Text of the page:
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Crafting and Executing Strategy

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Crafting and Executing Strategy: Jet Blue Airways
Sandra M. Norton
Strayer University
Strategic Management - BUS 599
Marilyn Carroll, PhD
15 April 2012

Crafting and Executing Strategy: Jet Blue Airways
Introduction
Current and emerging trends have a reflective effect on the U. S. airline industry. These trends present a noteworthy challenge to an airline’s performance and business strategy. These subsequent trends will be introduced and discussed: 1) crude oil prices; 2) rise of video teleconferencing; 3) global economic decline; 4) social media and brand perception; and 5) post 9/11 security requirements. In analyzing these trends, crude oil prices and their effect on the industry will be explored first.
Trends in the U.S. Airline Industry
According to Oil-Price.Net, crude oil prices were reported at $103 per barrel as of April 15, 2012. Government figures suggest that jet fuel prices have risen 12 percent since January, which is a 4 percent from last year. In response to the increase, Delta, Frontier, American JetBlue, Southwest and others have increased fares in an attempt to offset costs (USA Today, 2012). While increased fees, fares and related charges have been levied upon the travelers to assist in offsetting the cost of fuel, it is important to mention that these fees and increases are also a source of revenue generation for the airlines. When fuel costs decline, the fees and charges do not and could possibly increase an airline’s profit margin. Fuel cost is not the only significant challenge to the airline industry. As technology has evolved, business travel has declined as a result of teleconferencing capabilities.
Corporations are often trying to cut or keep costs low while still delivering a quality product and reporting a respectable profit. Information technology has evolved to a point where several participants are able to join a conference using communication network technology to save transportation costs and travel time and is viewed as a cost-effective option to physical travel (U.S. DOT, 2012).
The implementation of these cost-cutting measures which reduce and eliminate travel has had a profound effect on the airline industry. Large corporations and many small businesses have employed these measures as a way to significantly reduce costs. U.S. airlines are able to recover a small portion of this lost revenue through the fees and fare increases discussed earlier.
With less disposable currency, people must set priorities to decide when and where to spend their limited funds. These priorities are different for most, but non-essential spending is severely scrutinized and sometimes punished. Recently, a top government official with the General Services Administration was forced to resign after planning and organizing a conference near Las Vegas that cost U.S. taxpayers in excess of $800,000 (Johnson, 2012). Many were concerned not only about the enormous amount of money wasted, but the public’s perception. Perception is an important tenet within government and business. How one is perceived by the public often translates to the bottom line and is a tenet that should be cultivated and managed.
Many airlines have stood up social media divisions within their organizations to monitor and inject dialog. In an effort to realize and manage how their brand is perceived by consumers, these divisions search the numerous social media sites for pertinent information, including damaging and corrupt information using ‘sentiment analysis’ to assess emotions, viewpoints as well as attitudes found in online conversations of social media networks. This data is used to construct a positive and rewarding experience for the consumer. Information gleaned from such analyses serves to provide the airline industry with insight to consumer behavior and allows them to tailor their offerings to gain a larger market share of the airline industry (Resnik, 2012). Delta Airlines has opted to use social media in an effort to educate its travelers about the post 9/11 security requirements and was to expedite processing.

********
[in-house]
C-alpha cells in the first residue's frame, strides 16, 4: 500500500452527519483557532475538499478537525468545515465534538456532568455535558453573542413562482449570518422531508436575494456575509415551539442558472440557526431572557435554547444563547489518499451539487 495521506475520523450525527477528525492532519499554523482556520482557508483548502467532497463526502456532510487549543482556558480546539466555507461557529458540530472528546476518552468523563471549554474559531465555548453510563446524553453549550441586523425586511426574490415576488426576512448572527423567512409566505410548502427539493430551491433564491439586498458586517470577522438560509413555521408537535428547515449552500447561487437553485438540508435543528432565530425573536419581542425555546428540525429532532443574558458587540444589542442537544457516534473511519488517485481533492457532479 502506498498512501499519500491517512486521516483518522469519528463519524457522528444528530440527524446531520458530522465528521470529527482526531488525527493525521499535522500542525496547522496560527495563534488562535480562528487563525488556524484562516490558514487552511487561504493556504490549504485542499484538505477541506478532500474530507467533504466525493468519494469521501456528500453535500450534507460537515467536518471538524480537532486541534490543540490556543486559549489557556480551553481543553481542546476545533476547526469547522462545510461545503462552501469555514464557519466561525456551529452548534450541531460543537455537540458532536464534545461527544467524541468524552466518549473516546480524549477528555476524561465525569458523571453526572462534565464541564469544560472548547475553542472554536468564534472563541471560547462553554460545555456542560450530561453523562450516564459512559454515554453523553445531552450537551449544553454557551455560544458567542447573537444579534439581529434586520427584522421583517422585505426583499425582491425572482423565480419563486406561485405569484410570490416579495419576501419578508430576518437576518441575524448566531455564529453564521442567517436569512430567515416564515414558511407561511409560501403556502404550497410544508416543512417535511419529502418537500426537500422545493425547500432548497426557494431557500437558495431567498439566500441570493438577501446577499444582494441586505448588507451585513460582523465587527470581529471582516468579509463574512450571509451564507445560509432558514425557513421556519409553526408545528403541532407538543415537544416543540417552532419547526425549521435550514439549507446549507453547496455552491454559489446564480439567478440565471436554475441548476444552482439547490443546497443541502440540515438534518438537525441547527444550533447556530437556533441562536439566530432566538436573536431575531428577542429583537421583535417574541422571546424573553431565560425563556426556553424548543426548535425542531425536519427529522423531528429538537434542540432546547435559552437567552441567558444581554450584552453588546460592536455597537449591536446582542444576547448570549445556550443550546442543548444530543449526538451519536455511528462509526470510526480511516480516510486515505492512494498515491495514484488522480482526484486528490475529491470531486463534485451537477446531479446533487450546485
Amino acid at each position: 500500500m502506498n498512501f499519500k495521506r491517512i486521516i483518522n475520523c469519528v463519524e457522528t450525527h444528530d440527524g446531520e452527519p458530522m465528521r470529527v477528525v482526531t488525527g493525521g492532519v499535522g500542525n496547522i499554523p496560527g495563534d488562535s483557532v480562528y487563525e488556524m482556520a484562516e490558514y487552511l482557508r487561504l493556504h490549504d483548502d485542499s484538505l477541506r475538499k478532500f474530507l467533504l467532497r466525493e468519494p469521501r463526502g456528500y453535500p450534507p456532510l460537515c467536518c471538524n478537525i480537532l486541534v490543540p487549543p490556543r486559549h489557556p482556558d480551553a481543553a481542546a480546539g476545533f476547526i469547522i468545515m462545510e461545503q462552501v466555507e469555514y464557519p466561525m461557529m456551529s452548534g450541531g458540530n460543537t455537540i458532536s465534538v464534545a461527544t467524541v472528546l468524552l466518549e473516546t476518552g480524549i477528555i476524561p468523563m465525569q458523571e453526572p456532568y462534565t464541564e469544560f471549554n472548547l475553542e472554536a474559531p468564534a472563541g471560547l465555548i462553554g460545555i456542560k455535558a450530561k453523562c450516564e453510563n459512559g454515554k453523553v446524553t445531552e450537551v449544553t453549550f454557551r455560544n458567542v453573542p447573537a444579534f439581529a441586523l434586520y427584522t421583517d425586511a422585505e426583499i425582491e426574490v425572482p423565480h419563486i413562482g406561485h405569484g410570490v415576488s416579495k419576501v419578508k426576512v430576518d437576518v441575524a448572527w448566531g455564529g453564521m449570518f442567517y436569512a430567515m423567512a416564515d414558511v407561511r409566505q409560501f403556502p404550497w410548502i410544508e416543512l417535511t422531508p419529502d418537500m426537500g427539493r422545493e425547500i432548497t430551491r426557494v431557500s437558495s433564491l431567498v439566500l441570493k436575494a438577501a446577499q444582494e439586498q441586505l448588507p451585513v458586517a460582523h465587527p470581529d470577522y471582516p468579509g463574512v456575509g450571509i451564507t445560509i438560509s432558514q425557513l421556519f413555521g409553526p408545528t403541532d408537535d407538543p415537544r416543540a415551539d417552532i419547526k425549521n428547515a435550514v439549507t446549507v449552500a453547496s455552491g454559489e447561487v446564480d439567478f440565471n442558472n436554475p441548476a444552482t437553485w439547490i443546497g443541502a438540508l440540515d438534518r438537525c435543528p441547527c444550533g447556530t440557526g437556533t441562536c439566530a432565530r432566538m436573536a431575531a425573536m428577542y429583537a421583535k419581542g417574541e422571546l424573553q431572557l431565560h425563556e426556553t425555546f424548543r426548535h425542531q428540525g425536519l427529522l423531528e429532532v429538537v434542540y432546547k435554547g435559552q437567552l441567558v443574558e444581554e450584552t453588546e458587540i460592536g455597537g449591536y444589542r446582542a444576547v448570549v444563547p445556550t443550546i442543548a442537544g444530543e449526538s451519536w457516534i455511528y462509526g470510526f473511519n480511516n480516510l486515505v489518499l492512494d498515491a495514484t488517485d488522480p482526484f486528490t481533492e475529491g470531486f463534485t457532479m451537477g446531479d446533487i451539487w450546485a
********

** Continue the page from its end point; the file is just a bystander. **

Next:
The security requirements enacted since 9/11 have become a challenge for the U.S. airline industry often due to failure to educate travelers and employees and the high costs of implementation. These requirements call for the airline industry to spend more to meet federal mandates and make it difficult to recoup the costs due to continually changing requirements and the introduction of new and different equipment and training (Taylor & Steedman, 2003).
Without a good strategic business plan, it is doubtful that any U.S. airline would be capable of maintaining enough of the market share to remain in business. JetBlue airlines will be analyzed to determine if its post 2008 business strategies might be capable of success.
JetBlue strategic intent JetBlue began as an airline whose purpose was to return ‘humanity to air travel’ while providing a low-cost airline that offered a luxury experience to its customers. JetBlue led the industry in electronic ticketing, publishing a customer ‘bill of rights’ and opted to delay flights rather than cancel them. It made huge strides in increasing its market share by launching strategic growth and rapid expansions like the implementation of early morning service at JFK airport and opening up various destinations for travel (Thompson et al., 2009).
Financial objectives and success Although full of promise with a bright future, JetBlue experienced decline in stock values of 50 percent for the 2002-2007 time period. JetBlue’s operating expenses surpassed its revenue by 37 percent during the same timeframe. The executives opted for a conservative financial approach where they ‘maintained strong liquidity’ for a brief point, when auction-rate securities failed in 2008, they were converted from current assets to long-term investments. In early 2008, Deutsche Lufthansa acquired 42.6 million shares of JetBlue, breathing new life into the airline (Thompson et al., 2009).